By Tracey Dovaston and Alessia de Quincey
The English Court has handed down judgment in the hotly anticipated business interruption insurance test case brought by the FCA against a group of insurers in light of the coronavirus pandemic. Today, the Court found in favor of the FCA on the majority of issues, bringing guidance to a significant number of policyholders impacted by non-damage business interruption losses arising from the pandemic.
At the outset of the coronavirus pandemic in the UK, a number of UK insurers denied businesses cover for the period of lockdown under business interruption policies despite non-damage extensions in the policies. The FCA therefore intervened, seeking declaratory judgment from the Court on 21 sample lead policies to resolve key contractual uncertainties and causation issues, with the aim of ensuring maximum business clarity and the removal of insurance coverage road blocks.
The FCA initiated proceedings on June 9, 2020, against eight insurers who agreed to participate in the test case: MS Amlin Underwriting Limited, Arch Insurance (UK) Limited, Argenta Syndicate Management Limited, Ecclesiastical Insurance Office PLC, Hiscox Insurance Company Limited, QBE UK Limited, Royal and Sun Alliance Insurance PLC, and Zurich Insurance PLC (together, the “Insurers”). Hospitality Insurance Group Action (HIGA) and the Hiscox Action Group (HAG) were also permitted to intervene in the case and supplement the FCA’s arguments.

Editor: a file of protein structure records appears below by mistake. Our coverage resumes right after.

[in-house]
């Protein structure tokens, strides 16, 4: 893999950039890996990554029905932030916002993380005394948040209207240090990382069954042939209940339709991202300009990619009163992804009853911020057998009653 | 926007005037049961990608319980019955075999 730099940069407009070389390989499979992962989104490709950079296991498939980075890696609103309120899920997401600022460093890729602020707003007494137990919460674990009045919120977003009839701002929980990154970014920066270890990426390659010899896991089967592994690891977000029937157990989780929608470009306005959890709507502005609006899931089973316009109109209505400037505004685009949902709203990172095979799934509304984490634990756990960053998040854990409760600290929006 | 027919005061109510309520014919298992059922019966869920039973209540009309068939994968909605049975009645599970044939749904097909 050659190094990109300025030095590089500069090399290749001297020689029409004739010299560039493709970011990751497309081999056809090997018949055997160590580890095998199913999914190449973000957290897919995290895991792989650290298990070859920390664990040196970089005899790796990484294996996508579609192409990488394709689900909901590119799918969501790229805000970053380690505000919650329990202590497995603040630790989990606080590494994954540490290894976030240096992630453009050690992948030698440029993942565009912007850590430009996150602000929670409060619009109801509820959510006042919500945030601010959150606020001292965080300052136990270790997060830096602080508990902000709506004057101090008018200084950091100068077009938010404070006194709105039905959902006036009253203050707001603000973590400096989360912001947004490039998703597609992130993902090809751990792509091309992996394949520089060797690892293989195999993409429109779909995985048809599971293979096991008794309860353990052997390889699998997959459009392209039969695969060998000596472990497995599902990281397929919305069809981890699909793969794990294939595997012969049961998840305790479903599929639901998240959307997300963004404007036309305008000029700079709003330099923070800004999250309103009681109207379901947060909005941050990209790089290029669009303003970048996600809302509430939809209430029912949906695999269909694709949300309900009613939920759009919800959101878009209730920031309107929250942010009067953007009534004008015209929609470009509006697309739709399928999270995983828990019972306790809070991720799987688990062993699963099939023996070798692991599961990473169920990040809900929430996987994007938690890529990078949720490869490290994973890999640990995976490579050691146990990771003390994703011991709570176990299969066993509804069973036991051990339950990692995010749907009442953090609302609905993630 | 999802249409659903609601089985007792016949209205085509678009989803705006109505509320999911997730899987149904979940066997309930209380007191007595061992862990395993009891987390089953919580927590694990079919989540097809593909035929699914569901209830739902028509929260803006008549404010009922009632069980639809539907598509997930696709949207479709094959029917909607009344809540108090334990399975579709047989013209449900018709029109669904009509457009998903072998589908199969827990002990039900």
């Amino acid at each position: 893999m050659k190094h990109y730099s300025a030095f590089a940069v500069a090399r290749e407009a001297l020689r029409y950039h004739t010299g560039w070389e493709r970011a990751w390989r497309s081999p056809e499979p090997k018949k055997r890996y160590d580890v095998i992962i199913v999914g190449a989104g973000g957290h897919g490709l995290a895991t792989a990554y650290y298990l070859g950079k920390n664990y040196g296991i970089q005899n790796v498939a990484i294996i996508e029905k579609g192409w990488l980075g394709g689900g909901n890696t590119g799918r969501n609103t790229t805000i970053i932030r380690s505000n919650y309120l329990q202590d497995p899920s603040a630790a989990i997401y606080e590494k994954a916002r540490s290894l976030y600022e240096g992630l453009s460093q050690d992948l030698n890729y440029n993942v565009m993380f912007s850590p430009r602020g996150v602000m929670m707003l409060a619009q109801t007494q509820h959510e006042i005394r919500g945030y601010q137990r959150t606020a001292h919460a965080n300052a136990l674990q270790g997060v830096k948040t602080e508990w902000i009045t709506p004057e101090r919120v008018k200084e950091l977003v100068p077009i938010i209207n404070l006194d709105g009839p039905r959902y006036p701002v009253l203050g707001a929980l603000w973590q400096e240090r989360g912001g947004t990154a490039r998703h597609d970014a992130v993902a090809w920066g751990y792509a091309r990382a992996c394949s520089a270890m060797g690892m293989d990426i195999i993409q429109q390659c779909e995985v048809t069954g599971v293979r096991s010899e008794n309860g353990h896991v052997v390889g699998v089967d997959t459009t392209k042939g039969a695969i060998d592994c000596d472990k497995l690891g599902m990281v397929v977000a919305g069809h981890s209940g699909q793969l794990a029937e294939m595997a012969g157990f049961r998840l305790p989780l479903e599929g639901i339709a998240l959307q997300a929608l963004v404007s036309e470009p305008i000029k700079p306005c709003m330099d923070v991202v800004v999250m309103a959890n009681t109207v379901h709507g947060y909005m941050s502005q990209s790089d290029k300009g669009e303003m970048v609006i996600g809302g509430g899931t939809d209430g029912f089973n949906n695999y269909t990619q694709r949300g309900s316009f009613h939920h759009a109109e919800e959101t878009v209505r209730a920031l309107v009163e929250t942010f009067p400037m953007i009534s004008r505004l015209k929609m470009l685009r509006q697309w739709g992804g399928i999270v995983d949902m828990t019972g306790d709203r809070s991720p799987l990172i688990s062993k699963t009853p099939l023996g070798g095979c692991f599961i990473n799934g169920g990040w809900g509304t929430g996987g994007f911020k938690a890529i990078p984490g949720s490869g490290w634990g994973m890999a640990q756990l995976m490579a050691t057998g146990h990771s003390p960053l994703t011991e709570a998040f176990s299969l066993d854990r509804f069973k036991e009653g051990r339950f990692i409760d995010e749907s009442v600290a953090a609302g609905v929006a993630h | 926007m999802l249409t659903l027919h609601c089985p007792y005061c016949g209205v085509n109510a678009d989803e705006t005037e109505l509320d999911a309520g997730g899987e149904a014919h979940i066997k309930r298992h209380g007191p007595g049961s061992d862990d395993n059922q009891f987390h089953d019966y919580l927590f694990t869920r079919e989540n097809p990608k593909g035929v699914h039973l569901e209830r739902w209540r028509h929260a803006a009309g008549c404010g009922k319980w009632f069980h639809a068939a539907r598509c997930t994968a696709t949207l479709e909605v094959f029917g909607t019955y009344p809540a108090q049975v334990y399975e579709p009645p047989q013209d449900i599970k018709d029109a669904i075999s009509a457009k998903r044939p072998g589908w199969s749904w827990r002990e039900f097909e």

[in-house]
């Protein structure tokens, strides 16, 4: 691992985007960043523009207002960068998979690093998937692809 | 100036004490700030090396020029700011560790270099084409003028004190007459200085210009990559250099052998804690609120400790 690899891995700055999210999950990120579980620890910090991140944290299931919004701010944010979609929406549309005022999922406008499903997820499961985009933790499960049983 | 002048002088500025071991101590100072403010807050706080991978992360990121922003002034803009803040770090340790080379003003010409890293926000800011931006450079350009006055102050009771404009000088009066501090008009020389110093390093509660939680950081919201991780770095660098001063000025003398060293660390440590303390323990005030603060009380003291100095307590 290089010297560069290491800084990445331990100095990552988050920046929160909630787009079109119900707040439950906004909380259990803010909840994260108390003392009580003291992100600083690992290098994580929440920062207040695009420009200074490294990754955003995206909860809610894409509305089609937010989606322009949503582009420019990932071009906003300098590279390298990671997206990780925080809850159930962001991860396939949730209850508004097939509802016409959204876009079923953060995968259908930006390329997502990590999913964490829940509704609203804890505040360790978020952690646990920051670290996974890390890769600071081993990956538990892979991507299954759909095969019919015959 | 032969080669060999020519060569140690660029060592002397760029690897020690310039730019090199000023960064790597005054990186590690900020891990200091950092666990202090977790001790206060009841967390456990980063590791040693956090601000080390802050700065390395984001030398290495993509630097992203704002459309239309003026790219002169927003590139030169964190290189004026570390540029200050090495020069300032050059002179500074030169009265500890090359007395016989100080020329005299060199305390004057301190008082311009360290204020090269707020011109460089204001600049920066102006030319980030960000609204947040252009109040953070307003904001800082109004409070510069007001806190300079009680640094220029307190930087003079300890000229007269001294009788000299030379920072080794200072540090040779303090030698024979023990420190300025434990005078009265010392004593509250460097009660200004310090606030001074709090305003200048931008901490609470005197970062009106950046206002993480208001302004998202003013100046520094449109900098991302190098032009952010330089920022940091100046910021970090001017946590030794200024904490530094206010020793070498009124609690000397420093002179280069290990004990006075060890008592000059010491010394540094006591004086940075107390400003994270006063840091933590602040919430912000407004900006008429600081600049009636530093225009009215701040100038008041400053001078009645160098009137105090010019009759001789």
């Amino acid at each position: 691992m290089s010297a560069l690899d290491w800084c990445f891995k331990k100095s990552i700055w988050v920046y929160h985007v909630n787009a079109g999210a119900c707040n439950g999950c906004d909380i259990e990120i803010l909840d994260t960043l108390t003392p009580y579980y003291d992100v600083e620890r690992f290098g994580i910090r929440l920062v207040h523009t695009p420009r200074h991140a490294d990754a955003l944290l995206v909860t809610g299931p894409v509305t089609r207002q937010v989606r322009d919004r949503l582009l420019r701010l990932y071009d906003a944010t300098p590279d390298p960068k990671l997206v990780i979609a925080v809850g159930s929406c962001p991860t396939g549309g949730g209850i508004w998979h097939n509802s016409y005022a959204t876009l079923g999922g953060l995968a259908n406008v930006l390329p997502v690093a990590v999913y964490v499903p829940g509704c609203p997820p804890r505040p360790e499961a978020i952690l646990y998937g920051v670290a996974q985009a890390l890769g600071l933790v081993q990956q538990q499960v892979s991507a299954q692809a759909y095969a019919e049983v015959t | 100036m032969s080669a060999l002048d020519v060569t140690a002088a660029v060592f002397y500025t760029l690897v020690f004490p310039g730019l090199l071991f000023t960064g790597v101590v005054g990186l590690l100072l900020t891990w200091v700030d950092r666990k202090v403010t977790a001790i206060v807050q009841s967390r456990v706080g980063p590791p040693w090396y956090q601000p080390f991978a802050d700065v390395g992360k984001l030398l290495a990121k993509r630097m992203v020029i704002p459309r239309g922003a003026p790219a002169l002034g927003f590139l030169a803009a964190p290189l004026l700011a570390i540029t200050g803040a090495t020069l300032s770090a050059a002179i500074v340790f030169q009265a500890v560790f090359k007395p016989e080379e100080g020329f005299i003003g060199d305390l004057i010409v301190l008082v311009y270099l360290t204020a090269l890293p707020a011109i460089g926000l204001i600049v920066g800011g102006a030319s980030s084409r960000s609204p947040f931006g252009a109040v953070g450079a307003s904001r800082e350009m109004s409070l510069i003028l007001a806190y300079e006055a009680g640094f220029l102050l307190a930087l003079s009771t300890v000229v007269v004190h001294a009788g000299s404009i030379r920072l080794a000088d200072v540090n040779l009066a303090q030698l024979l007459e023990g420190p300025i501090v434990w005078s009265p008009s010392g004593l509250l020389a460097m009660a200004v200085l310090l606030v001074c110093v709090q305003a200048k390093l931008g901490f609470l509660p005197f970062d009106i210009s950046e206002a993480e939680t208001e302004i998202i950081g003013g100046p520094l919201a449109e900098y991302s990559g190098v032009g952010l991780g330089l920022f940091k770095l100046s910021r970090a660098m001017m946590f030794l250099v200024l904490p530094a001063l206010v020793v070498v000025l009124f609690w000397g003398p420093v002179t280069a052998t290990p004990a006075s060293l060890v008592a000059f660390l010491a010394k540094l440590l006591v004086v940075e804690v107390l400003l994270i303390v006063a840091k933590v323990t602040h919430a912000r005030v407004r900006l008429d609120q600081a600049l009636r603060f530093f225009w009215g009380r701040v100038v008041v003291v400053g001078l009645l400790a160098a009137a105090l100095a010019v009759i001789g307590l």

The trial was heard via Skype on an expedited basis. It commenced on July 20, 2020, before Lord Justice Flaux and Mr. Justice Butcher and lasted eight days.
The Court found in favor of the FCA on the majority of policies.
Of note, in its decision of 150-plus pages, the Court held that most, but not all, of the disease clauses in the sample policies provide policyholders with cover.
In addition, certain prevention of access clauses in the sample policies entitle policyholders to cover, depending on the detailed wording of the clause and how the business was affected by the government response to the pandemic, including for example whether the business was subject to a mandatory closure order and whether the business was ordered to close completely.
Individual insurance policies will need to be considered against the detailed judgment to work out what it means for each specific policy.
The Court’s decision on the proper operation of cover under certain non-damage business insurance policies provides welcome guidance for policyholders in navigating the unprecedented coronavirus pandemic and detrimental impact on businesses.
The FCA previously estimated that the outcome of the Court’s decision regarding these sample policies could in turn potentially impact 700 types of policies across 60 different insurers and 370,000 policyholders. The ramification of the English Court’s decision are therefore significant.
Policyholders may need to sit tight for a little longer since the judgment may be appealed by the insurers and possibly “leapfrogged” to the Supreme Court pursuant to the parties’ framework agreement.
The judgment can be viewed here.